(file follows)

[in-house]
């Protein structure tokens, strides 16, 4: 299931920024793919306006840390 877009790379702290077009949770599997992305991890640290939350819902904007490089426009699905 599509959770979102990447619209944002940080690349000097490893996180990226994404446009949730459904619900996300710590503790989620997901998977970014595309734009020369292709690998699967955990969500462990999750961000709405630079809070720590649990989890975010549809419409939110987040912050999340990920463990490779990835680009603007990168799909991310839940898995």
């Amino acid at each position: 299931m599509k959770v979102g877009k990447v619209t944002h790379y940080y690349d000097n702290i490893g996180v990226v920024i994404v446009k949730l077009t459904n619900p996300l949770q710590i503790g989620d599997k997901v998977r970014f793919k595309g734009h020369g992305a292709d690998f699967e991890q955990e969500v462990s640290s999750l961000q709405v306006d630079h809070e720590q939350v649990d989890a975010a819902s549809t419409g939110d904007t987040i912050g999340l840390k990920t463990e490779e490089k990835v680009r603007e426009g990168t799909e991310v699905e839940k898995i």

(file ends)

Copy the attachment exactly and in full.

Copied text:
[in-house]
């Protein structure tokens, strides 16, 4: 299931920024793919306006840390 877009790379702290077009949770599997992305991890640290939350819902904007490089426009699905 599509959770979102990447619209944002940080690349000097490893996180990226994404446009949730459904619900996300710590503790989620997901998977970014595309734009020369292709690998699967955990969500462990999750961000709405630079809070720590649990989890975010549809419409939110987040912050999340990920463990490779990835680009603007990168799909991310839940898995």
């Amino acid at each position: 299931m599509k959770v979102g877009k990447v619209t944002h790379y940080y690349d000097n702290i490893g996180v990226v920024i994404v446009k949730l077009t459904n619900p996300l949770q710590i503790g989620d599997k997901v998977r970014f793919k595309g734009h020369g992305a292709d690998f699967e991890q955990e969500v462990s640290s999750l961000q709405v306006d630079h809070e720590q939350v649990d989890a975010a819902s549809t419409g939110d904007t987040i912050g999340l840390k990920t463990e490779e490089k990835v680009r603007e426009g990168t799909e991310v699905e839940k898995i």